Editor’s Note: Pat Reeve lives in Plainview, Minnesota, and has been a member of the Mossy Oak Pro Staff for 9 years. He and his wife Nicole produce “Driven with Pat and Nicole” (www.drivenhunter.com) on the Outdoor Channel.
By keeping trail-camera pictures of the bucks on the property you hunt each year, you can begin to see an antler pattern as the bucks grow. For instance, you'll see that certain bucks tend to express only an 8-point rack each season, a 7-point rack or a 6-point rack. When we see a buck like that, we’ll often put him on the hit list for the next season. As I mentioned, I’ll put the bucks that don’t have brow tines or short brow tines on my hit list. The bucks I want to keep on the property until they are 5- or 6-years old are the bucks that have 10 points or more each season. For many people this creates a major problem, because they want to take that nice 10- to 15-point buck, when he’s 3- or 4-years old. However, if you let him survive until he's 5- or 6-years old, that buck has a much-better chance of passing on the good antler genetics that he's carrying to the fawns. Theoretically, the longer he survives, the more he’ll breed.
I try to hold off taking a buck with great genetics until that buck is about 5-1/2-years old - usually when a buck reaches his maximum antler potential. His rack will start sliding back and won’t be as big as when he’s 4-1/2- or 5-1/2 after that. This isn’t a hard fast rule, because I've seen bucks that had racks that scored 150 when they were 8-years old. At 9 years old, they actually might score 180. I took a buck once that aged at 5-1/2-years old and scored 200 inches. He was the largest typical buck ever harvested on video with either gun or bow. Usually the bucks on our property when they reach 5-1/2-years of age go on the hit list. However, that doesn’t mean we’re going to take those bucks. I know that there have been big bucks on our property that have lived past 5-1/2-years old and died of natural causes.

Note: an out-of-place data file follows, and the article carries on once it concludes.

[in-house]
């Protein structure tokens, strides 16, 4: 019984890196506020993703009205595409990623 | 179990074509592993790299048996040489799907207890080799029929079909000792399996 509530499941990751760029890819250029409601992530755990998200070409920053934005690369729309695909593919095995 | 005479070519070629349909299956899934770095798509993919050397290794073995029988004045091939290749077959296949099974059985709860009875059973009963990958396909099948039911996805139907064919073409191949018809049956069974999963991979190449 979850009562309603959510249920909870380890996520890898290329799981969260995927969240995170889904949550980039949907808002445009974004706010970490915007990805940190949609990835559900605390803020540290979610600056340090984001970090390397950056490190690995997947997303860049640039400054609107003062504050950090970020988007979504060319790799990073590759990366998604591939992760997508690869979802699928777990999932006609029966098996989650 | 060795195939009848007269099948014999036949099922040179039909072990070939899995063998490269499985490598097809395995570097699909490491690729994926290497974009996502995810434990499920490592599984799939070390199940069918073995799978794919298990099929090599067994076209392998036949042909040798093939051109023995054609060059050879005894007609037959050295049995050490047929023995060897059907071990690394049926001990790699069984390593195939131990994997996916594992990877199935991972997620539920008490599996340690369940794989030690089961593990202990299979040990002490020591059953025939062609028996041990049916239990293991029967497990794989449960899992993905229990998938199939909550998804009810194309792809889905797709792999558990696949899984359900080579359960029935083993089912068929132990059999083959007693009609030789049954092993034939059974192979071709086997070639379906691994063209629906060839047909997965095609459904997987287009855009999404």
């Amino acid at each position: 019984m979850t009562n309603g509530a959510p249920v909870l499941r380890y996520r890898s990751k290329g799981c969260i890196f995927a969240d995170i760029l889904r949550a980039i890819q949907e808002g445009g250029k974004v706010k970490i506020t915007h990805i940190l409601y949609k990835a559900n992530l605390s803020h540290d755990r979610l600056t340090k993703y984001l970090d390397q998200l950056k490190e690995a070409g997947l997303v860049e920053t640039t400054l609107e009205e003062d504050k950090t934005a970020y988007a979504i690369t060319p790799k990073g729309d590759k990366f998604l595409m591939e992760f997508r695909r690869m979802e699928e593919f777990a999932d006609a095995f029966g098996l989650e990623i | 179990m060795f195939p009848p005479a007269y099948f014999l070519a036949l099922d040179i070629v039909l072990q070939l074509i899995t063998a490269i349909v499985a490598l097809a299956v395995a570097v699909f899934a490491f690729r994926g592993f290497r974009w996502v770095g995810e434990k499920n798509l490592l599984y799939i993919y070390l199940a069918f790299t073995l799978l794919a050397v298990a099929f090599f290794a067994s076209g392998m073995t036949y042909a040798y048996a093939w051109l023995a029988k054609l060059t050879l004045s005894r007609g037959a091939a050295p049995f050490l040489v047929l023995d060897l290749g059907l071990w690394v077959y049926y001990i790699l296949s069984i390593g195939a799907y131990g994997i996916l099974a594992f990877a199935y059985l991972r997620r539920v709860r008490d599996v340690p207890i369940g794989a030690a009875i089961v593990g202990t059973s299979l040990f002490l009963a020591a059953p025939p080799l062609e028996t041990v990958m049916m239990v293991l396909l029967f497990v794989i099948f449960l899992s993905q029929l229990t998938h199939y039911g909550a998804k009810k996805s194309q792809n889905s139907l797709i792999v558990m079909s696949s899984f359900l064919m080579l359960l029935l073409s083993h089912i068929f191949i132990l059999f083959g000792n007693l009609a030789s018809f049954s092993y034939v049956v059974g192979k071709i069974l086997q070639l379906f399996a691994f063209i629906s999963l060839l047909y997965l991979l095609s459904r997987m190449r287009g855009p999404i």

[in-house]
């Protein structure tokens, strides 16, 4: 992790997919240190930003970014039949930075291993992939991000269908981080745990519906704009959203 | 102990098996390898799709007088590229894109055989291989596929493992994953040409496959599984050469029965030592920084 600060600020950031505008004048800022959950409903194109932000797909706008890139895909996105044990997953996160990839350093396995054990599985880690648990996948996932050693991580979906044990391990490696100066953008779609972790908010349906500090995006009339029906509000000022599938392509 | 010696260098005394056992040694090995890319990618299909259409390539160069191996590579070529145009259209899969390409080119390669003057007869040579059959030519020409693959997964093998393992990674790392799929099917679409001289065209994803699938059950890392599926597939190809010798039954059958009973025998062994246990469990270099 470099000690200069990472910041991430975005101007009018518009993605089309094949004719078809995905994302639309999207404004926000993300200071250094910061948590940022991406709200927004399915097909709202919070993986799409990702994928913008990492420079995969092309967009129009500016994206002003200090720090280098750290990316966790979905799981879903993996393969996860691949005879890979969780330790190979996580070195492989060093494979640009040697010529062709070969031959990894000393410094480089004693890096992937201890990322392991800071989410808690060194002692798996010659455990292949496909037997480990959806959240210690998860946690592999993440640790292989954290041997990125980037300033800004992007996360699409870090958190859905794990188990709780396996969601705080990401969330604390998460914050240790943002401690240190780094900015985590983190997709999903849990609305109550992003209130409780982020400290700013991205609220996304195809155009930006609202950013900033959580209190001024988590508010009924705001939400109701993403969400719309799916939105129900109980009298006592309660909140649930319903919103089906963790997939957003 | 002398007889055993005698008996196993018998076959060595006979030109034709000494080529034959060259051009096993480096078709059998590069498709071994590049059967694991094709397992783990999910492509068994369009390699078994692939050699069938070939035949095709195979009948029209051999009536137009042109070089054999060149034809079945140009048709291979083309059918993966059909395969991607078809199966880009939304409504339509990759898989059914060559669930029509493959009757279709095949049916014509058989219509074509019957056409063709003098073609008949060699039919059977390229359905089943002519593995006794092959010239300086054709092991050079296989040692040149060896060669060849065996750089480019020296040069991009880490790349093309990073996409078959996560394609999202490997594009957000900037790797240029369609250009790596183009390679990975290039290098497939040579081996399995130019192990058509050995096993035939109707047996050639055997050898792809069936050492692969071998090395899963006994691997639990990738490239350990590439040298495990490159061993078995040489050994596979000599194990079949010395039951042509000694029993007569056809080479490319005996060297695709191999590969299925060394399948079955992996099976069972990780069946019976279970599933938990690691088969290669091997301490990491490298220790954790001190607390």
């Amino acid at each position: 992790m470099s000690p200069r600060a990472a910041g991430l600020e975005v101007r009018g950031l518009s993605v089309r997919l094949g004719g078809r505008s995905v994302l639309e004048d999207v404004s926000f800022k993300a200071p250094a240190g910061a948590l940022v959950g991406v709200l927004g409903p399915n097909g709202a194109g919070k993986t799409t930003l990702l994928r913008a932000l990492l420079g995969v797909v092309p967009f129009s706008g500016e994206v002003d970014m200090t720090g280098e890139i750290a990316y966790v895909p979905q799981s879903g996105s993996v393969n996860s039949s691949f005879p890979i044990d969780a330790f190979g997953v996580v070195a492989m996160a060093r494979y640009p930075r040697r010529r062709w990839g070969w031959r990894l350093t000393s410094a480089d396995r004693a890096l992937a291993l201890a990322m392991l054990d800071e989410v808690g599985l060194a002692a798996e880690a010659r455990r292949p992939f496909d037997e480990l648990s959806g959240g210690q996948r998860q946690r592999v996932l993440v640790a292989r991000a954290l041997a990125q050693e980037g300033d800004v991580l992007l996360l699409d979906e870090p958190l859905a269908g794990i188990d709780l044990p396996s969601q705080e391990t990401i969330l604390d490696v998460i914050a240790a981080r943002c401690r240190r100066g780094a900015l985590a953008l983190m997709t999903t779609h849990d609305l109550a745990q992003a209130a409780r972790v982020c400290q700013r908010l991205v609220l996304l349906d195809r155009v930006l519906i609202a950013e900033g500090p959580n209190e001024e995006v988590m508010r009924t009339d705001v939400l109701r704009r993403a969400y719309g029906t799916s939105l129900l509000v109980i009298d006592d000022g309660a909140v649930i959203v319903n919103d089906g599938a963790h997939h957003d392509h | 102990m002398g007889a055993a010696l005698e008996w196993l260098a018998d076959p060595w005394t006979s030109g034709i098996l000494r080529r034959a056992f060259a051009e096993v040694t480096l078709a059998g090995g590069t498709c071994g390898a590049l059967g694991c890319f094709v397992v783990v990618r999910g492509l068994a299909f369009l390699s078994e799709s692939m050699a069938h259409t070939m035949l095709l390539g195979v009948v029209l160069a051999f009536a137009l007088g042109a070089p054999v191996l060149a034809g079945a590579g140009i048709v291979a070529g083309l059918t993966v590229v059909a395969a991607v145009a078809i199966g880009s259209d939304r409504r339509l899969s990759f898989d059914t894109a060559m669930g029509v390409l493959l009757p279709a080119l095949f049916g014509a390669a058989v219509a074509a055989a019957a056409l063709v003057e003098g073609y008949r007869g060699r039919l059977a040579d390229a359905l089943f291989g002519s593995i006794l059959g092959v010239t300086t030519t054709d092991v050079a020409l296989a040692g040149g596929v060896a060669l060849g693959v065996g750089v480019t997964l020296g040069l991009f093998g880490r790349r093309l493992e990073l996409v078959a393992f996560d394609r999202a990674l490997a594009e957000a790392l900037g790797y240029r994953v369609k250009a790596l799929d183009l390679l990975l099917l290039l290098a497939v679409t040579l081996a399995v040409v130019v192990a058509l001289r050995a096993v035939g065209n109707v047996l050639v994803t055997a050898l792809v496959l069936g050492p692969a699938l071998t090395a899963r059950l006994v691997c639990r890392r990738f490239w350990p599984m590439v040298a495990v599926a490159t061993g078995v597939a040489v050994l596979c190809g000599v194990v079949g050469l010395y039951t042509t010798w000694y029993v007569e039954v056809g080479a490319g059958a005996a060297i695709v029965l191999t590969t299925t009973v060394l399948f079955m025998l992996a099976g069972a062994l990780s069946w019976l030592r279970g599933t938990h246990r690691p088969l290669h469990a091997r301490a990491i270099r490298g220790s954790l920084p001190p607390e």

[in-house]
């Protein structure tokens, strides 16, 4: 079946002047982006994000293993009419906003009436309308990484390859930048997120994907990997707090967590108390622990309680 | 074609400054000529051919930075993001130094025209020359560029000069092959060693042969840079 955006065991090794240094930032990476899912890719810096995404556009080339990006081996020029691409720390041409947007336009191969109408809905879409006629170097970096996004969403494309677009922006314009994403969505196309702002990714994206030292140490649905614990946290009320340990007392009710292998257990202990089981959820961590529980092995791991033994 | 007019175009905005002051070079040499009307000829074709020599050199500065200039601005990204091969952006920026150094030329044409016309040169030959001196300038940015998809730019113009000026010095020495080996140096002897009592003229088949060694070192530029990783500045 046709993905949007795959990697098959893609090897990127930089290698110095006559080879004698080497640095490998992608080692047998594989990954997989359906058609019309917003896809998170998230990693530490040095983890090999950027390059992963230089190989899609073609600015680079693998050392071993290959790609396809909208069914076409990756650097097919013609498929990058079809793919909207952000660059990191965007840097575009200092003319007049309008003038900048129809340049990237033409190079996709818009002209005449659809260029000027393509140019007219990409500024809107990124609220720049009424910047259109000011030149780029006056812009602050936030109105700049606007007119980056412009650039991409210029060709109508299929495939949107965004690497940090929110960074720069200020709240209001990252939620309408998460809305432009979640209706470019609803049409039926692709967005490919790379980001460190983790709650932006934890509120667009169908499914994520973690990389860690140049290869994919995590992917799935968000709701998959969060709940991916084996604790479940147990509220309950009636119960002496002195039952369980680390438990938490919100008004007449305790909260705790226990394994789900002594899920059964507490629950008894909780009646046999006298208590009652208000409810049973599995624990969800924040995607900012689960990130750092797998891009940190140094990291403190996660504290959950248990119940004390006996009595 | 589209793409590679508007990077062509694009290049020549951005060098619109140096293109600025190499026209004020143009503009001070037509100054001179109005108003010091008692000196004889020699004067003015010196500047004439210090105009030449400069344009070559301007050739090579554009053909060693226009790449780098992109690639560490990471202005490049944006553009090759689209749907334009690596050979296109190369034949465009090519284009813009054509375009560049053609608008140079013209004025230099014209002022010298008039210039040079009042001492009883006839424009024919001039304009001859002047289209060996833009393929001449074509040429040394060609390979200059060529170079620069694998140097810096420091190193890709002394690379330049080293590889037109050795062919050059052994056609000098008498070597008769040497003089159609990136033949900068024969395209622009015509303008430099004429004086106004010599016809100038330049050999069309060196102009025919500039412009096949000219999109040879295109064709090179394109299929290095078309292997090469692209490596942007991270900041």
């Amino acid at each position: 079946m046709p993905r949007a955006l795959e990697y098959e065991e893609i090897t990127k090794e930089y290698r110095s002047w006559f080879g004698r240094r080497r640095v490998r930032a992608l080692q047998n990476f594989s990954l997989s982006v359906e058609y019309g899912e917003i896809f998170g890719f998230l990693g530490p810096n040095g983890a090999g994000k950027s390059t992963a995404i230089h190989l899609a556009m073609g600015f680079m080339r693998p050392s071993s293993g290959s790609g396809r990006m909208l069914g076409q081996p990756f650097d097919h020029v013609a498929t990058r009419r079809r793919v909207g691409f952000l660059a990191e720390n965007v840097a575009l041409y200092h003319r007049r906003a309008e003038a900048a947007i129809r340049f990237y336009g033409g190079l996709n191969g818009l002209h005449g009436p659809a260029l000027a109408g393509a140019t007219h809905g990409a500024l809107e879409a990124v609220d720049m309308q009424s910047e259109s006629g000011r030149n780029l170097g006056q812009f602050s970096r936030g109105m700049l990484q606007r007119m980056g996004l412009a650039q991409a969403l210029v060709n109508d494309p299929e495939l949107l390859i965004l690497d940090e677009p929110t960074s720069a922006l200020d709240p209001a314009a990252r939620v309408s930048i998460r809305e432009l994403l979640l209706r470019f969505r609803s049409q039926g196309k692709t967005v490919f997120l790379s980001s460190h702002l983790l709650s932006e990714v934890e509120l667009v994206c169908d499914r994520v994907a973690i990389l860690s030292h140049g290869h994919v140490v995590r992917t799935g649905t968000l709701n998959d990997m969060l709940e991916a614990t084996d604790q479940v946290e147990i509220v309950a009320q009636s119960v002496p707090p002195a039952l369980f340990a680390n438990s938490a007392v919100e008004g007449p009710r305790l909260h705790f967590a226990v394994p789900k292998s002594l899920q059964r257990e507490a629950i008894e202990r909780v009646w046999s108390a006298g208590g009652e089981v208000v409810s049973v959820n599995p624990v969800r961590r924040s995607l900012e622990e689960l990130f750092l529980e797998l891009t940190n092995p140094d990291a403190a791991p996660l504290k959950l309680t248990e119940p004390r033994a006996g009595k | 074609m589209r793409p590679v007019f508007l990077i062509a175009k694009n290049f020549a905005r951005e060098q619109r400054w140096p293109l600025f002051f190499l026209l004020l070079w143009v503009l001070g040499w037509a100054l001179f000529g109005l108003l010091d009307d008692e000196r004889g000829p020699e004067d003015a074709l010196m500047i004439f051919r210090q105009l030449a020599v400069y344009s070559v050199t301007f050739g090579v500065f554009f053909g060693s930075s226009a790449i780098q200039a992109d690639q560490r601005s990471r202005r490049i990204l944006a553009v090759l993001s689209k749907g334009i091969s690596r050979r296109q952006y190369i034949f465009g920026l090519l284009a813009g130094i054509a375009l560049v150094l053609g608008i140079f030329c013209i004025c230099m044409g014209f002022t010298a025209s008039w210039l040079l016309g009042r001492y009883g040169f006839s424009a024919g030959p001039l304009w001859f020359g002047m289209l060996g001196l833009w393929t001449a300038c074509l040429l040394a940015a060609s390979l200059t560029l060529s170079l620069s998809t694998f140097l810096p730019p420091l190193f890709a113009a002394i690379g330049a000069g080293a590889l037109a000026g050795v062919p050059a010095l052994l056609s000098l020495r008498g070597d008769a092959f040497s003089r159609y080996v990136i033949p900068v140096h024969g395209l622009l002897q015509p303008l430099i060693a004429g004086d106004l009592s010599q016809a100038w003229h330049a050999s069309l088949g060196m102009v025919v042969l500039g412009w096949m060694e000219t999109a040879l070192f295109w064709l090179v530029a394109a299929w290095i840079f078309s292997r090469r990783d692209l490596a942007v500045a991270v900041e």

Understand that more than likely, you won’t harvest all the bucks on your hit list every season. There’ll be bucks on your hit list that die of old age on your property. A 5-1/2-year-old buck pretty well has you pegged. He knows before you do what you're going to do. The only way you’re going to harvest that buck is to catch him making a mistake. A 5-1/2-year-old buck can be very reclusive and hardly ever show himself during daylight hours. These bucks are especially hard to pattern.
In the deer herd I manage, I try not to focus too much on the rack size of the buck as I do the maturity of the buck. You can look at a buck and tell by his body size, his head, his face, his potbelly and his big hips that he’s mature. These bucks are the ones we want to harvest.